Supply chain initiative helps Kamesha Davenport grow small business
When Kamesha Davenport got a call from the Supply Chain team at Hennepin Healthcare, she was excited—and surprised. Kamesha’s landscaping business, Pinky Fence, was a small business with just Kamesha as the main employee, marketing her services by word of mouth through her personal Facebook. Kamesha still worked a full-time job at Wells Fargo. She didn’t have a website or an accountant.
The call from Hennepin Healthcare was the biggest opportunity so far to make her entrepreneurship dream a reality. She had memories of her grandmother’s last moments at Hennepin Healthcare, and she’d lived across from the downtown campus as a teen. “I just remember being a little kid running through the hallways,” she said. “The campus has a special place in my heart because of that.” She was overwhelmed—but determined to make it work.
That was in August of 2021. Kamesha says 2022 was a life-changing year as she started her contract with Hennepin Healthcare. “The fact that an institution like HCMC believed in me—it really made me put my gears on to grind up for something bigger,” Kamesha said. “I feel like I’ve always had the same passion, but sometimes it takes that person or that bigger entity to really push you forward and rocket you off, and that’s what I feel like HCMC has done.”
Pinky Fence grew from Kamesha’s need to get outside and stay active during the pandemic. When a couple of boys knocked on her door and asked to mow her lawn, she remembered how much she’d loved mowing her grandparents’ lawn as a kid. She started mowing yards for $20 in her spare time. At the end of 2020, Kamesha was going through a difficult time personally with an unexpected pregnancy, domestic violence in her home, and helping family members. Through those challenges, she kept her dream of building a company.
Kamesha quotes part of her mission for Pinky Fence: “I started this business with the mindset that single mothers have superpowers and I can use my strength and power to dominate the landscaping industry.” At 32 weeks pregnant, she was mowing lawns herself and even bringing her kids along when she didn’t have childcare.
As of March 2023, Kamesha is now a full-time entrepreneur whose business has expanded to two full-time employees, two part-time employees, and a client list that includes nonprofits, group homes, rental homes, and storefronts. Her service area spans North Minneapolis, South Minneapolis, Brooklyn Center, Brooklyn Park, and St. Paul. She’s expanded her seasonal services into snow removal and has featured her business in the Star Tribune and on local news. She landed an Angie’s List “Superior Service Award,” received accreditation from the Minnesota Better Business Bureau, and was awarded “Entrepreneur Member of the Year” from the Black Owned Business organization. She’s pursuing a dream to mentor teens and, thanks to a Hennepin Healthcare connection, has started her own mentorship with another local businesswoman.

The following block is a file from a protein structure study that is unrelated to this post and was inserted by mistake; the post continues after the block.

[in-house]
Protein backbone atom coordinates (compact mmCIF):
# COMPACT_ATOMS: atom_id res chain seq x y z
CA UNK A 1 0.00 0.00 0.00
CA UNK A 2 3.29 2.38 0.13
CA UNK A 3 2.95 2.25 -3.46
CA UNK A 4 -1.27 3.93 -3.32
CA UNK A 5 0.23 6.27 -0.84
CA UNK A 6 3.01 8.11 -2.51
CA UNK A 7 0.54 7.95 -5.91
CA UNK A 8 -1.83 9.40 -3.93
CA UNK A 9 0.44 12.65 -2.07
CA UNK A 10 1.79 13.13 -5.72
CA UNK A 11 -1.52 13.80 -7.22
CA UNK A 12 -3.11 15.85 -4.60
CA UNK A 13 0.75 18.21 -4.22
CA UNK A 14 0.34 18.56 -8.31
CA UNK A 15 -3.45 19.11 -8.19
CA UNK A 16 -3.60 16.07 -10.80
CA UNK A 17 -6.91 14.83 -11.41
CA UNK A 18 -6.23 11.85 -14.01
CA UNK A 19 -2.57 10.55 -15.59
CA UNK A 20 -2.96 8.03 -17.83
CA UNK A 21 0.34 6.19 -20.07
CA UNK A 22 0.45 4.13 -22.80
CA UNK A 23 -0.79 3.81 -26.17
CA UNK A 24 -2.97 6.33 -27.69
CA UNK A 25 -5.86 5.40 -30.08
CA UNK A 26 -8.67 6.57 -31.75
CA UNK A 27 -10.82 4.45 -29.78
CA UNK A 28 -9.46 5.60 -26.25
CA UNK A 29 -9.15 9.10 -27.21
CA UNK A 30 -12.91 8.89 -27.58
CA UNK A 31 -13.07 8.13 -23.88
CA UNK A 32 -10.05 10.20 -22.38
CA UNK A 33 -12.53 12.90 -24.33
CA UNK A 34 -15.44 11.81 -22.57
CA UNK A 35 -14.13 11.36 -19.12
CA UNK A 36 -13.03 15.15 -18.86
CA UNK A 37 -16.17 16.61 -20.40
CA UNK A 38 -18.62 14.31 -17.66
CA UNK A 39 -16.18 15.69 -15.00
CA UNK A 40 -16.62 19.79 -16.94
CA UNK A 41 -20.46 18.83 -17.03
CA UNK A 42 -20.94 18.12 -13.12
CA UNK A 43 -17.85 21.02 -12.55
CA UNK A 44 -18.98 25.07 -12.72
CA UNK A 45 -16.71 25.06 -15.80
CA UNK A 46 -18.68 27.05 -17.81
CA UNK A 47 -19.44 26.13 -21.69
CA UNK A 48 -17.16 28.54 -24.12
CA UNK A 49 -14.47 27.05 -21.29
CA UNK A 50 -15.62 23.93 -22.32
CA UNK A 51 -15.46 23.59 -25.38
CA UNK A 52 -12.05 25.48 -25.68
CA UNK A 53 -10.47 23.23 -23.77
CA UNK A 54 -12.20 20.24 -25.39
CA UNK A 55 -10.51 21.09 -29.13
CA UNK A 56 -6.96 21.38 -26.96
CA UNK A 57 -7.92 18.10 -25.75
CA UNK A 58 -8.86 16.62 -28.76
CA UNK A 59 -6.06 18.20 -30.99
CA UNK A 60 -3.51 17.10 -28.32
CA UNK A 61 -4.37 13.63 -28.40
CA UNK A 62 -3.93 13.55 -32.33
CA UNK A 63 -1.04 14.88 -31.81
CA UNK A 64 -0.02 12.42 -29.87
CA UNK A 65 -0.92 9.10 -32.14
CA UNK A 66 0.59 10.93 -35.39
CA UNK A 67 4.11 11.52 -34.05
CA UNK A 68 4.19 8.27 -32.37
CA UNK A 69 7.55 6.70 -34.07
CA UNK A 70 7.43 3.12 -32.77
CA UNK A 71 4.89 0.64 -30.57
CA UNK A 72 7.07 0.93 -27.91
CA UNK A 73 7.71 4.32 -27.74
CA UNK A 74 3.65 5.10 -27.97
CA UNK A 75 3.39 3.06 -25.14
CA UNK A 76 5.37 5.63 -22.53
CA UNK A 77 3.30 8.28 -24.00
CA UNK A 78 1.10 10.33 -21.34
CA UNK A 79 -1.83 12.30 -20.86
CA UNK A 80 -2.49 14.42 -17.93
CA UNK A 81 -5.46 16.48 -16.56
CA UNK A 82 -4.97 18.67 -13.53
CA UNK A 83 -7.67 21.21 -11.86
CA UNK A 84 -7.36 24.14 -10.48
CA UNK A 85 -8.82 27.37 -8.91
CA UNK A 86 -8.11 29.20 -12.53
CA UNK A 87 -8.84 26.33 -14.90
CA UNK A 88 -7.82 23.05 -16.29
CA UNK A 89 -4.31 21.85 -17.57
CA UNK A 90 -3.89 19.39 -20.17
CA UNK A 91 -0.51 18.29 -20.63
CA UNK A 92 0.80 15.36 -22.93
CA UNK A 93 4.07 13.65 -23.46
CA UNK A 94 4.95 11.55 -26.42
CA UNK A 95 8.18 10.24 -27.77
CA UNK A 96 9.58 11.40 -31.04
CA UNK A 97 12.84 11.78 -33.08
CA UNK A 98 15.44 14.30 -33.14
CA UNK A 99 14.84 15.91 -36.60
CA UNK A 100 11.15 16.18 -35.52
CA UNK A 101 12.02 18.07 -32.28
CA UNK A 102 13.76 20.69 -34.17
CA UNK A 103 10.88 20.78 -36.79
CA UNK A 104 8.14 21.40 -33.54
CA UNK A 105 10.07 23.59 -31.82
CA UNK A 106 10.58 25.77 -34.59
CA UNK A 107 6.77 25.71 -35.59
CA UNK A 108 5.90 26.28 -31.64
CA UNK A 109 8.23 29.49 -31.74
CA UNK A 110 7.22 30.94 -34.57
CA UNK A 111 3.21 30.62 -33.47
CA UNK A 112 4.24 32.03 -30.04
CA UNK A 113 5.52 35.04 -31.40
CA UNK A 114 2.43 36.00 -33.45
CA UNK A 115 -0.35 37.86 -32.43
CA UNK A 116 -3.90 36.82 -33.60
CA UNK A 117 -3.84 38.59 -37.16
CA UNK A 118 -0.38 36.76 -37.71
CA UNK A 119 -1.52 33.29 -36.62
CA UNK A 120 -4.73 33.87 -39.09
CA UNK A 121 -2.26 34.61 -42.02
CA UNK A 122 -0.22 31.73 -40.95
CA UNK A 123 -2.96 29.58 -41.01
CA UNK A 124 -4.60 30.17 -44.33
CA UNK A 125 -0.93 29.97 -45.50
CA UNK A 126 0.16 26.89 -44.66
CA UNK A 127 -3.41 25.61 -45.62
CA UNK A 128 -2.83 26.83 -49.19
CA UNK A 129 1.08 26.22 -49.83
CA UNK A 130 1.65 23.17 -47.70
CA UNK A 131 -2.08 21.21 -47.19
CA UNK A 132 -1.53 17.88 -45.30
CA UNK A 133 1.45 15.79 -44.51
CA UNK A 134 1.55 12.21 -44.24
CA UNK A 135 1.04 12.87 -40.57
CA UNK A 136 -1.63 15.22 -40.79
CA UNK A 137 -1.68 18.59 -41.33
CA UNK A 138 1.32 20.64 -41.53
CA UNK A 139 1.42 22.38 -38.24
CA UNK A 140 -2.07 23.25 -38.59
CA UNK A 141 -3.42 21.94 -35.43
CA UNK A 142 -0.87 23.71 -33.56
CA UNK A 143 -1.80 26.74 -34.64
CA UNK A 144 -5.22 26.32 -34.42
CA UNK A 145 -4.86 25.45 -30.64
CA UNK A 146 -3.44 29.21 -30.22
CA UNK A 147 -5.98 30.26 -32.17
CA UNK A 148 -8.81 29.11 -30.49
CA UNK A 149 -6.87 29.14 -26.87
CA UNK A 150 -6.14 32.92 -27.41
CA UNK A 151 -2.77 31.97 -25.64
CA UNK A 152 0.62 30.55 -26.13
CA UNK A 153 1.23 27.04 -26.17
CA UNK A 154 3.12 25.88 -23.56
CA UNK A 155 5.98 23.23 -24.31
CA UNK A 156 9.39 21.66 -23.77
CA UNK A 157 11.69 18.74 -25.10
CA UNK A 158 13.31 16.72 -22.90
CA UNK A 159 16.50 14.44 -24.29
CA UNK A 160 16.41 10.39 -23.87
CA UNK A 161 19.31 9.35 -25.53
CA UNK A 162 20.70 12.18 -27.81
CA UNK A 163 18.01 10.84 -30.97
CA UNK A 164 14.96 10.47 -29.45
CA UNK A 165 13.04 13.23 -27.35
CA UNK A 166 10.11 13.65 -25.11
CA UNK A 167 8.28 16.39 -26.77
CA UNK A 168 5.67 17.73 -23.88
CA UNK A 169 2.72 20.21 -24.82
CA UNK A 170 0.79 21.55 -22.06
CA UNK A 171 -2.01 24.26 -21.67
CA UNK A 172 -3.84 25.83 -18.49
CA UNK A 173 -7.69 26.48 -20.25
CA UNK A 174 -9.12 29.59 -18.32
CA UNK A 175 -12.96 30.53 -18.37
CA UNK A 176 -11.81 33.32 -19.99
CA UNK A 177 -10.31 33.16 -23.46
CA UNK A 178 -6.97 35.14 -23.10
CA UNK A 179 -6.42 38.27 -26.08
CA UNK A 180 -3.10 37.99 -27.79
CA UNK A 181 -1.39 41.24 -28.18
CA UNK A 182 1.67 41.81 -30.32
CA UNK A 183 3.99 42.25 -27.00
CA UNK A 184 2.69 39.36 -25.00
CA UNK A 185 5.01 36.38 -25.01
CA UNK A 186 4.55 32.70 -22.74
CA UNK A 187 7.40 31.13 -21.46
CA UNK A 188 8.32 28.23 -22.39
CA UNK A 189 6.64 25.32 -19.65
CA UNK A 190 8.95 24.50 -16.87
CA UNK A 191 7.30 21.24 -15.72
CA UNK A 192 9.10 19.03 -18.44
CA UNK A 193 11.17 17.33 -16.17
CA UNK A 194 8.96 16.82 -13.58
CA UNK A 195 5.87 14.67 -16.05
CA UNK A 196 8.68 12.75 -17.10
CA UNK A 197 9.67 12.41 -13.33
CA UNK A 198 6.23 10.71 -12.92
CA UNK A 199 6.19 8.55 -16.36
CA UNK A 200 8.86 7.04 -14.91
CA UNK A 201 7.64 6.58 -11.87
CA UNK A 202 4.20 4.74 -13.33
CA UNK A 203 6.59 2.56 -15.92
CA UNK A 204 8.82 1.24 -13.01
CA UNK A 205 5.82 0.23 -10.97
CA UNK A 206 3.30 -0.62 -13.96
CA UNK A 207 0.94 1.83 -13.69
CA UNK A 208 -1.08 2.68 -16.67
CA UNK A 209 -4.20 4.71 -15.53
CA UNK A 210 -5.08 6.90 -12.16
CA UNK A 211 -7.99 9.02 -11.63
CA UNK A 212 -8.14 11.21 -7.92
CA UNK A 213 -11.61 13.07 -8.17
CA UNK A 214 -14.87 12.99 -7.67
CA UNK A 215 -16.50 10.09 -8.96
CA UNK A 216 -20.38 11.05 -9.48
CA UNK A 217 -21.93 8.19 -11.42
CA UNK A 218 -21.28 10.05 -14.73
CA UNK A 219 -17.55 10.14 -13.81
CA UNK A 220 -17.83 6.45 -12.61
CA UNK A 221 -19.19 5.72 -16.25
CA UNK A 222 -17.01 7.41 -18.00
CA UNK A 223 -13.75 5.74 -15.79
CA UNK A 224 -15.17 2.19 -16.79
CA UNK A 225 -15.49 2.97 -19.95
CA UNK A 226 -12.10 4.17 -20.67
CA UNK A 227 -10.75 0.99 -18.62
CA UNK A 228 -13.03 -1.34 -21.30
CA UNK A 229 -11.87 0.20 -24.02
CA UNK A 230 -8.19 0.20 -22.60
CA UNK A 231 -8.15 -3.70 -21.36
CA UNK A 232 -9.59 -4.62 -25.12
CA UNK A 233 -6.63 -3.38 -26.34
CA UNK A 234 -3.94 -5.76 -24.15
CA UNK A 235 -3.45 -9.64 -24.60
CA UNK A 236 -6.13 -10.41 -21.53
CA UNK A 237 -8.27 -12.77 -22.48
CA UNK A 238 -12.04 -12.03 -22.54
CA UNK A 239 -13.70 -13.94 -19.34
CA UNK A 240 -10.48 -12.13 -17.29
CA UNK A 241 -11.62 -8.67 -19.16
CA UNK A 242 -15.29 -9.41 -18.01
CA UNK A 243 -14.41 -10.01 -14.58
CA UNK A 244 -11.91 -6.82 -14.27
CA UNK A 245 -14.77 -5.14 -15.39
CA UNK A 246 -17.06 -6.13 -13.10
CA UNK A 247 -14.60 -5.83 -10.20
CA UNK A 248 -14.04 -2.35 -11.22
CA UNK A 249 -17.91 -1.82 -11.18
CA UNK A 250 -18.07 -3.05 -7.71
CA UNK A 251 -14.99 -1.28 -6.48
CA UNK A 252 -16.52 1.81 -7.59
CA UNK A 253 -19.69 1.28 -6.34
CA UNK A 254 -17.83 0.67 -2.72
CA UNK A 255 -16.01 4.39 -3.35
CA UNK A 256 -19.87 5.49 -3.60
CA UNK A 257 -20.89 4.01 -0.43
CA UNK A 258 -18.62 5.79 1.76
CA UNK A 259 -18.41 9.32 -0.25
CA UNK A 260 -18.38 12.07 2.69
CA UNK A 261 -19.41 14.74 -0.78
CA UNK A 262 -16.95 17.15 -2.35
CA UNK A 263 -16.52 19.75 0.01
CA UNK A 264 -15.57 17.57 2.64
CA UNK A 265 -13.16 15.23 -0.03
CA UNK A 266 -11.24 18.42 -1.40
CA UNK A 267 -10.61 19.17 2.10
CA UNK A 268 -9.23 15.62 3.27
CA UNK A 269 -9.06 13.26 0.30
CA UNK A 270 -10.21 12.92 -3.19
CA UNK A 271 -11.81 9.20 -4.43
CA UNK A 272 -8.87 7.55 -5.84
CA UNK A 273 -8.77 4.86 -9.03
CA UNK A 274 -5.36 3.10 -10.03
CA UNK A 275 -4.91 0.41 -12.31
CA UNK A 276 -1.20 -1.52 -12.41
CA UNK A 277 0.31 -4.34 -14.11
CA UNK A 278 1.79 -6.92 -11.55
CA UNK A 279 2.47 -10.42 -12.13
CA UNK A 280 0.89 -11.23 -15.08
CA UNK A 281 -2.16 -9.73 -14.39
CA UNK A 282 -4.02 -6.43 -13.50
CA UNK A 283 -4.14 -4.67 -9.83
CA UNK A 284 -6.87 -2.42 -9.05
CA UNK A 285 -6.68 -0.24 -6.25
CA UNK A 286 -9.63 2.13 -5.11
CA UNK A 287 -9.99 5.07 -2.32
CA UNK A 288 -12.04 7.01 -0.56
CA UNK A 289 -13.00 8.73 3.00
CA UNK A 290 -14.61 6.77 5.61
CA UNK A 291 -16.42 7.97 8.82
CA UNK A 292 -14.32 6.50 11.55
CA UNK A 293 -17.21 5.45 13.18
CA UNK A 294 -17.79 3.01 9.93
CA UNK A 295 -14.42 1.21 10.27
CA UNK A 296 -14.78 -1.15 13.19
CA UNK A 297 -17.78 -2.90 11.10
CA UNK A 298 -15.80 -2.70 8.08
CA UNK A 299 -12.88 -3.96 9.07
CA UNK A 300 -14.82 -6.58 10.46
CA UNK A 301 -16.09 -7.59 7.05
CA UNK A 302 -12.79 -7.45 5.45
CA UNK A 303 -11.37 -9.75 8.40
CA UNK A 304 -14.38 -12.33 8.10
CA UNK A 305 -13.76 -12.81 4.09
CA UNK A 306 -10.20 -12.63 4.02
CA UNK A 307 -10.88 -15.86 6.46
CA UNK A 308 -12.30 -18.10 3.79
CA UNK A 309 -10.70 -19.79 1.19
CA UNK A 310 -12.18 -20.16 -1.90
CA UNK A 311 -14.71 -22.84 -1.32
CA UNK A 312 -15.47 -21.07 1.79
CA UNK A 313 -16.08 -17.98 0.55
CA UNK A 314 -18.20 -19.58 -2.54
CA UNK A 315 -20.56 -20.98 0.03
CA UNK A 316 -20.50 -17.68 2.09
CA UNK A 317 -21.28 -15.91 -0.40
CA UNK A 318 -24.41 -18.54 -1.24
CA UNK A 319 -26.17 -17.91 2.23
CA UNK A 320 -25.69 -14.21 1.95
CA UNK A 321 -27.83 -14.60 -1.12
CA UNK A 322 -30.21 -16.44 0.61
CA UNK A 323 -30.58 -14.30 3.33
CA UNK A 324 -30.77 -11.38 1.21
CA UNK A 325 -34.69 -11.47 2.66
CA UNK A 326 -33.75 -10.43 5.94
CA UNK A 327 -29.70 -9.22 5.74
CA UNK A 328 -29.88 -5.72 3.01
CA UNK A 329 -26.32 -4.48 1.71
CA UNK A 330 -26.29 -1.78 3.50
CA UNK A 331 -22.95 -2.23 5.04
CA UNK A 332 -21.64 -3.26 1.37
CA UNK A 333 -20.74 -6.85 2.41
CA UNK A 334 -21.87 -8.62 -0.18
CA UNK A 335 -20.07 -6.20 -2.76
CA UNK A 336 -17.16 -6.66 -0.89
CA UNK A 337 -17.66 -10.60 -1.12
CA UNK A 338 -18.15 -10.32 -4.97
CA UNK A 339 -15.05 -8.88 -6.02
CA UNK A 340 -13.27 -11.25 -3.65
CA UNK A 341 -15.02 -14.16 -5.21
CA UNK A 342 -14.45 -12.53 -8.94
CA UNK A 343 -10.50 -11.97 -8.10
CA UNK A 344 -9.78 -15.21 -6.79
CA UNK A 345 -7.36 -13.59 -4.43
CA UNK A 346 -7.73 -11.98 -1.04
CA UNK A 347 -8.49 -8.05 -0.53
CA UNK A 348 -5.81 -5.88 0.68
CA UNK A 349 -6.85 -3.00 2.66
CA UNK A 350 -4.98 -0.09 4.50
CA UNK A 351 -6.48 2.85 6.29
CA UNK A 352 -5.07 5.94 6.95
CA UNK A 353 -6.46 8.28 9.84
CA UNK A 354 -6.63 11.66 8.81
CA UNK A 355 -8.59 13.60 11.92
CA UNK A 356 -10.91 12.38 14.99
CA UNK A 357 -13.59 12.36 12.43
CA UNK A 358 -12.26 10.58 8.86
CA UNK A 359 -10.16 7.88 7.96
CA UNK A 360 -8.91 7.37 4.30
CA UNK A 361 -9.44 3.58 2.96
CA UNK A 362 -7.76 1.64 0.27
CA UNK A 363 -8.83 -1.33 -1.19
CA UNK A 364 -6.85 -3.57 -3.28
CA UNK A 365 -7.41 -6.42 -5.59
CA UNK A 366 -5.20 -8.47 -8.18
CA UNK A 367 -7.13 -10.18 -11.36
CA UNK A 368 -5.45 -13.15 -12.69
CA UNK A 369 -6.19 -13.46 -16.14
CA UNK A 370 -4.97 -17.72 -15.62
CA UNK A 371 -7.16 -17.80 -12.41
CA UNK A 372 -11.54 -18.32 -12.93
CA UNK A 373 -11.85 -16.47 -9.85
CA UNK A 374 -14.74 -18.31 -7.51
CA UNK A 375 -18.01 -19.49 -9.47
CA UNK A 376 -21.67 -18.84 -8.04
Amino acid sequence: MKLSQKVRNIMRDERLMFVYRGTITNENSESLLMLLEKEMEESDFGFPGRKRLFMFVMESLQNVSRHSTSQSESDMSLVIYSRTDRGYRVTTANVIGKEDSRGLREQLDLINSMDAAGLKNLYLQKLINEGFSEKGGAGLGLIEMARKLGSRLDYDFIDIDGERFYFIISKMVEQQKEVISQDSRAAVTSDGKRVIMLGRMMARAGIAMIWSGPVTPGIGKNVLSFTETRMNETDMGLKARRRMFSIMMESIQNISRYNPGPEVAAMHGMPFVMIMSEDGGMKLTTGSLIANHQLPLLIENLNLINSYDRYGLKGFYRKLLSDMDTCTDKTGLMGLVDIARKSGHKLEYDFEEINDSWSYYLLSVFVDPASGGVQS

Senior Contract Specialist Leese Voigt found Pinky Fence as part of a supply chain initiative to increase the percentage of money Hennepin Healthcare spends on contracts with women-and minority-owned vendors. Leese says about Kamesha, “She has an energy and a positivity that’s infectious, that’s contagious, and that really grabs you coming out of the gate. Kamesha also had an incredible desire to win the contract and the ambition and motivation to make it work. This partnership was the right fit.”
Over the last year, Hennepin Healthcare grew our spending with diverse vendors from $20M at the start of 2022 to $30M at the start of 2023. There’s more to come in 2023 as the Supply Chain gathers team member feedback on its diversity strategy moving forward.
Portfolio Manager David Grounds says this work takes extra effort as we look beyond the big companies with powerful search results and do a deeper search for smaller and newer businesses. Sometimes it means helping those businesses build the capacity to take on a bigger contract like ours, just as Leese and Kamesha have partnered to do.
“It’s very easy to keep using the vendors we are already comfortable with,” David says. “It does take a little bit of risk to try somebody who’s just starting. It’s going to take us getting off of our comfort chair to say – ‘I want to make this change. I want to make this difference. I want to help our community differently.’”
Luis Valadez, Senior Director of Supply Chain Management Resources and Contracting, says this is just the beginning: “Moving forward, diverse companies will be in the running for all services across our system. We’re hoping to have several more stories like Kamesha’s to a point that it is an expected part of our business model.”
At Hennepin Healthcare, Kamesha and her employees take care of the downtown campus – landscaping, picking up trash, cleaning up graffiti, and power-washing poles and buildings to remove the green dot visitor stickers that dot the campus.
Leese says of Kamesha, “She’s taking care of the grounds like it’s her own house. She’s an amazing communicator and she’s responsive. Many of the staff at Hennepin Healthcare are heavily invested in this community, and it’s a breath of fresh air when we bring in business partners that feel the same way.”
“We want to make sure that the campus is looking clean for anyone just traveling through,” Kamesha says. “Even though we’re a vendor, I feel like a partner.”